## Rigid body motion (notes from an audited phy354 classical mechanics course (Taught by Prof. Erich Poppitz))

Posted by peeterjoot on March 8, 2012

# Rigid body motion.

## Setup

We’ll consider either rigid bodies as in the connected by sticks figure (\ref{fig:rigidBodyMotion:rigidBodyMotionFig1}) or a body consisting of a continuous mass as in figure (\ref{fig:rigidBodyMotion:rigidBodyMotionFig2})

\begin{figure}[htp]

\centering

\includegraphics[totalheight=0.2\textheight]{rigidBodyMotionFig1}

\caption{Rigid body of point masses.}

\end{figure}

\begin{figure}[htp]

\centering

\includegraphics[totalheight=0.2\textheight]{rigidBodyMotionFig2}

\caption{Rigid solid body of continuous mass.}

\end{figure}

In the first figure our mass is made of discrete particles

whereas in the second figure with mass density and a volume element , our total mass is

## Degrees of freedom

How many numbers do we need to describe fixed body motion. Consider figure (\ref{fig:rigidBodyMotion:rigidBodyMotionFig3})

\begin{figure}[htp]

\centering

\includegraphics[totalheight=0.2\textheight]{rigidBodyMotionFig3}

\caption{Body local coordinate system with vector to a fixed point in the body}

\end{figure}

We will need to use six different numbers to describe the motion of a rigid body. We need three for the position of the body as a whole. We also need three degrees of freedom (in general) for the motion of the body at that point in space (how our local coordinate system at the body move at that point), describing the change of the orientation of the body as a function of time.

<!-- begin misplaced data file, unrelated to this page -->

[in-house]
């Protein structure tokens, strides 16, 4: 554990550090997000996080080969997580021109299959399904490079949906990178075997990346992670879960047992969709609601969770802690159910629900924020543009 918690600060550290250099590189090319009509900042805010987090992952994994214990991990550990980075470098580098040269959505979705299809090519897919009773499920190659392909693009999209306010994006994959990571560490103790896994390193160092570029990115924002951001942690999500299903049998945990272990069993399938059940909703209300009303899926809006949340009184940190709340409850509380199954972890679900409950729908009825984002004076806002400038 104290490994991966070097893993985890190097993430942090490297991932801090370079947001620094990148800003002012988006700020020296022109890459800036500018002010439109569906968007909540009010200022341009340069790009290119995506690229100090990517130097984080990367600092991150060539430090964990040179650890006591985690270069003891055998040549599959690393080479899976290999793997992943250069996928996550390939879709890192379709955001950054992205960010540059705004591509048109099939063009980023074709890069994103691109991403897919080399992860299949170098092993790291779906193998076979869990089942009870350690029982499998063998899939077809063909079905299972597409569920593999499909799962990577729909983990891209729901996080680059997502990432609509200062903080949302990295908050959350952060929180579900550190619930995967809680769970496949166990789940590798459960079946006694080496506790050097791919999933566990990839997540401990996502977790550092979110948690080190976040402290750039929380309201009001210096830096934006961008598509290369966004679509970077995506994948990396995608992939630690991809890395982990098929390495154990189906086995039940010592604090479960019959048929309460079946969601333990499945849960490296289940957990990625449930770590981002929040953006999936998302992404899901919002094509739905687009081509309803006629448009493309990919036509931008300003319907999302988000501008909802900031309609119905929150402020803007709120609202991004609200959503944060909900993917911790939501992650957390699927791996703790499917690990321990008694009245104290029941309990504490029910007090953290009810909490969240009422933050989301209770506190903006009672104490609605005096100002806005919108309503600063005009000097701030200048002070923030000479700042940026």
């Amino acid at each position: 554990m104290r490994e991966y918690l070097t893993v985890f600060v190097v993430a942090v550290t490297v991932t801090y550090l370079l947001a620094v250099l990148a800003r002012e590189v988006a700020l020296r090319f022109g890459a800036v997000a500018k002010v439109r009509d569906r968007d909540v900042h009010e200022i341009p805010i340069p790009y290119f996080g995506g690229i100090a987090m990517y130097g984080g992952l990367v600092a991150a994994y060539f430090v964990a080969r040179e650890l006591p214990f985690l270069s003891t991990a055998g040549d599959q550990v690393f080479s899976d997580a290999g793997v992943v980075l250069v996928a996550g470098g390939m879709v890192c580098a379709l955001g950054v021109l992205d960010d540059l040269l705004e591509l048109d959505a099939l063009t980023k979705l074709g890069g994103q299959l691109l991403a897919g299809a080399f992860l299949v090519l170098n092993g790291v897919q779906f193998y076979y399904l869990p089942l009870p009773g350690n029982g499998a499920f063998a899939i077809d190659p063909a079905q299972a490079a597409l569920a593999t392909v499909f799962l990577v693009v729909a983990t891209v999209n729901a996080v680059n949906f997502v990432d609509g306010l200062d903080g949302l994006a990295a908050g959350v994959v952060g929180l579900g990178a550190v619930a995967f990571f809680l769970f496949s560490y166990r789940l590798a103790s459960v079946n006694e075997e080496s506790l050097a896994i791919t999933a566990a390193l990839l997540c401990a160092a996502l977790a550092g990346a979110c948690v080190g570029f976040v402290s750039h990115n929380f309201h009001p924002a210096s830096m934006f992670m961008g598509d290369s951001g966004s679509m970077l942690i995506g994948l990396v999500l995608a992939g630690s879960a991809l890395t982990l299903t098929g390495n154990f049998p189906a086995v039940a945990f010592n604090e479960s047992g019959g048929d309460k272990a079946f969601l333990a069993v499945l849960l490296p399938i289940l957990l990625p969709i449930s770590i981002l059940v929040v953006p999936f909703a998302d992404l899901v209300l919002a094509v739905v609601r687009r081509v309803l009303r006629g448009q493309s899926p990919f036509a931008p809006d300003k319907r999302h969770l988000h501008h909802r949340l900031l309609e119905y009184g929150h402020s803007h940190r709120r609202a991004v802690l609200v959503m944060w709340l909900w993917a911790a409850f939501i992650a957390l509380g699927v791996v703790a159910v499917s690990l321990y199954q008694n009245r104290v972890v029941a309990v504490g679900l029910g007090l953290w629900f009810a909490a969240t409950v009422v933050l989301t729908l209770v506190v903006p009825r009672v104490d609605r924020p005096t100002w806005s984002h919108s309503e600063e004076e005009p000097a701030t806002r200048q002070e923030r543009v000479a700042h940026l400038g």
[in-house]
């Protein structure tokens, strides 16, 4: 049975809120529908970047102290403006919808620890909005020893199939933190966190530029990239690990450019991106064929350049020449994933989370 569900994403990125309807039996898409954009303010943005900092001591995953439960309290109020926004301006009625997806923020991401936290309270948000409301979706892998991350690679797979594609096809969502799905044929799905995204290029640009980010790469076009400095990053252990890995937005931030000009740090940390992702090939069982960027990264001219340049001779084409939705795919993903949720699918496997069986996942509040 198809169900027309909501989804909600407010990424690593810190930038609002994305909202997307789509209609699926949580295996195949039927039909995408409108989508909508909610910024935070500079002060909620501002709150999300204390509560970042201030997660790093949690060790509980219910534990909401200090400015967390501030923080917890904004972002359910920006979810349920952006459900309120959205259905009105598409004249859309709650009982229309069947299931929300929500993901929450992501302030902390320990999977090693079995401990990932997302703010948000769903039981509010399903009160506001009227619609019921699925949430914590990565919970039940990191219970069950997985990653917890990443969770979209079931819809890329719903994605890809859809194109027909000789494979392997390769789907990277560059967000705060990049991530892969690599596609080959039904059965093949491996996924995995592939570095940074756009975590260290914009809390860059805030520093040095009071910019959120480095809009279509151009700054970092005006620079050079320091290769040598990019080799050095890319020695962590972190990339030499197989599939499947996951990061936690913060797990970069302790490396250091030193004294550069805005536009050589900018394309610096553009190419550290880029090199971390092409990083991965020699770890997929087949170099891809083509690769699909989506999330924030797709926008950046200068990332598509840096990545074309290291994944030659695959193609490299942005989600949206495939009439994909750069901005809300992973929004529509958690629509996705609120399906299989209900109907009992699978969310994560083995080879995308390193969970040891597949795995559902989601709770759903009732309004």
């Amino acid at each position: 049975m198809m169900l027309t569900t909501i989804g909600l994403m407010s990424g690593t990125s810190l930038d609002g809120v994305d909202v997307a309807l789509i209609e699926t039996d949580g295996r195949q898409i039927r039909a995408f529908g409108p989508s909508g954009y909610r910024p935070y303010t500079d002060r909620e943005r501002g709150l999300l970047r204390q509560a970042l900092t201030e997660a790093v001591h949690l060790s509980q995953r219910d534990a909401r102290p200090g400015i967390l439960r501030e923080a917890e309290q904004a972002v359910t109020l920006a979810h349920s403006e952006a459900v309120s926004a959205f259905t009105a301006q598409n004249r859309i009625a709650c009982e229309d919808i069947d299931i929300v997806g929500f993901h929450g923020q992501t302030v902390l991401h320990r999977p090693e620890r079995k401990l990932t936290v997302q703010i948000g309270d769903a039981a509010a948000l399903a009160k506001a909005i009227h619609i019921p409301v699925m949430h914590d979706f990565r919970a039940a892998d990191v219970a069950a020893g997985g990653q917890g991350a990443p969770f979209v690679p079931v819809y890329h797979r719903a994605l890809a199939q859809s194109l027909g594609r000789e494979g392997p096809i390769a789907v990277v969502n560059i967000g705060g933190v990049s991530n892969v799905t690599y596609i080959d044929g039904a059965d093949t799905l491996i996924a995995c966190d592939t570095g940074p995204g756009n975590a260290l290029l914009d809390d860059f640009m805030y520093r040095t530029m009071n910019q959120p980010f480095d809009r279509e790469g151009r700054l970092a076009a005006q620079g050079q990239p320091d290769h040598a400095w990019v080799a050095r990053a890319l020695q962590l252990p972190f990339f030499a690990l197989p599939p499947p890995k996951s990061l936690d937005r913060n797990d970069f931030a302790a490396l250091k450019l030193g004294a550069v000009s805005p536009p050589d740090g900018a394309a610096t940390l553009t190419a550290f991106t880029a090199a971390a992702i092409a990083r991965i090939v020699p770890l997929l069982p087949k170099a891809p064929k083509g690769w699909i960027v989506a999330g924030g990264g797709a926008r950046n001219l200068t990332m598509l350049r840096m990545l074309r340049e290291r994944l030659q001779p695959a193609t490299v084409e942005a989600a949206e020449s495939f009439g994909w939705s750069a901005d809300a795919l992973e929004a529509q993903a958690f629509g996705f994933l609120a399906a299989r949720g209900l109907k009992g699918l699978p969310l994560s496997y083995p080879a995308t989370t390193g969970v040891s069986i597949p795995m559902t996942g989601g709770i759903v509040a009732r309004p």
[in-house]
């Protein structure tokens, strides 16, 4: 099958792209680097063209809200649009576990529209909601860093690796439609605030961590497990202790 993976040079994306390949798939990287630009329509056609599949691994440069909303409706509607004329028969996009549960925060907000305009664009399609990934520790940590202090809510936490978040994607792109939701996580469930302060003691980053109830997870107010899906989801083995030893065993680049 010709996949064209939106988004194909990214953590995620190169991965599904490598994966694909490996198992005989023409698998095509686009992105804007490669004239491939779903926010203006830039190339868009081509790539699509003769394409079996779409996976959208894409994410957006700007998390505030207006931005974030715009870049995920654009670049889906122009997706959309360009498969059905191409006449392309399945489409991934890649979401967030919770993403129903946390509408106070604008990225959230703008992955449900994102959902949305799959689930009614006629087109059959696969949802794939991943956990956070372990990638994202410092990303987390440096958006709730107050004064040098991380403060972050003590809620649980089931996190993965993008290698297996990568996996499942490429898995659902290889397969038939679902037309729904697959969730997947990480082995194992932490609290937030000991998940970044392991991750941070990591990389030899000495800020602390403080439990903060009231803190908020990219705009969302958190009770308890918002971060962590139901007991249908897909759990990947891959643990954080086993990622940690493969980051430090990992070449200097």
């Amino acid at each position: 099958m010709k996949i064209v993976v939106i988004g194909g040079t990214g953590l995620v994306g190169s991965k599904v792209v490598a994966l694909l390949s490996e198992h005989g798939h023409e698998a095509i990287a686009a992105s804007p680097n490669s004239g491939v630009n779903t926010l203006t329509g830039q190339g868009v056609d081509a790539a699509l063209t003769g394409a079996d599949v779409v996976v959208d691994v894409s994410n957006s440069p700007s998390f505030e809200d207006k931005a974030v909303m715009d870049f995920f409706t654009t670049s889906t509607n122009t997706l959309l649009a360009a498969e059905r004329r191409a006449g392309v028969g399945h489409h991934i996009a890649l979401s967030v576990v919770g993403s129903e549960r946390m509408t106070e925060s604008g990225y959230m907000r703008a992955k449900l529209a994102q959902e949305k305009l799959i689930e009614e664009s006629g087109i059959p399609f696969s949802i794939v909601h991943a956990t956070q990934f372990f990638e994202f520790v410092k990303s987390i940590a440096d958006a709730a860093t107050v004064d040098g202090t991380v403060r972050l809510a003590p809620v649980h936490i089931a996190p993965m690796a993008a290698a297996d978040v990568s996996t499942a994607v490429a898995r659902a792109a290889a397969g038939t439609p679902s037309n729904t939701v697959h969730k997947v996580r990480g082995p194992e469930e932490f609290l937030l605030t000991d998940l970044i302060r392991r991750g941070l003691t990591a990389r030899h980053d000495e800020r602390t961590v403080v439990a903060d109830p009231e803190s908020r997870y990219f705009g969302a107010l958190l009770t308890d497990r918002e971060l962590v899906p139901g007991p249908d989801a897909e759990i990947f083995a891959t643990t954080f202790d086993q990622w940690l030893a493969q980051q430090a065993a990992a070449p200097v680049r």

Note that the angle hasn’t been included in any of the pictures because it is too messy with all the rest. Picture something like figure (\ref{fig:rigidBodyMotion:rigidBodyMotionFig5})

\begin{figure}[htp]

\centering

\includegraphics[totalheight=0.2\textheight]{rigidBodyMotionFig5}

\caption{Rotation angle and normal in the body}

\end{figure}

Let’s express the position of the body in terms of that body’s center of mass

or for continuous masses

We consider the motion of point , an arbitrary point in the body as in figure (\ref{fig:rigidBodyMotion:rigidBodyMotionFig4}), whos motion consists of

\begin{enumerate}

\item displacement of the CM

\item rotation of around some axis going through CM on some angle . (here is a unit vector).

\end{enumerate}

\begin{figure}[htp]

\centering

\includegraphics[totalheight=0.2\textheight]{rigidBodyMotionFig4}

\caption{A point in the body relative to the center of mass.}

\end{figure}

From the picture we have

where

Dividing by we have

The total velocity of this point in the body is then

where

This circular motion is illustrated in figure (\ref{fig:rigidBodyMotion:rigidBodyMotionFig6})

\begin{figure}[htp]

\centering

\includegraphics[totalheight=0.2\textheight]{rigidBodyMotionFig6}

\caption{circular motion.}

\end{figure}

Note that is the velocity of the particle with respect to the unprimed system.

We’ll spend a lot of time figuring out how to express .

Now let’s consider a second point as in figure (\ref{fig:rigidBodyMotion:rigidBodyMotionFig7})

\begin{figure}[htp]

\centering

\includegraphics[totalheight=0.2\textheight]{rigidBodyMotionFig7}

\caption{Two points in a rigid body.}

\end{figure}

we have

Have another way that we can use to express the position of the point

or

Equating with above, and noting that this holds for all , and noting that if

hence

or

The moral of the story is that the angular velocity is a characteristic of the system. It does not matter if it is calculated with respect to the center of mass or not.

See some examples in the notes.

# Kinetic energy

For all in the body we have

here is an arbitrary fixed point in the body as in figure (\ref{fig:rigidBodyMotion:rigidBodyMotionFig8})

\begin{figure}[htp]

\centering

\includegraphics[totalheight=0.2\textheight]{rigidBodyMotionFig8}

\caption{Kinetic energy setup relative to point in the body.}

\end{figure}

The kinetic energy is

We see that if we take to be the center of mass then our cross term

which vanishes. With

we have

with

or

Forgetting about the dependent term for now we have

Expanding this out with

and

we have

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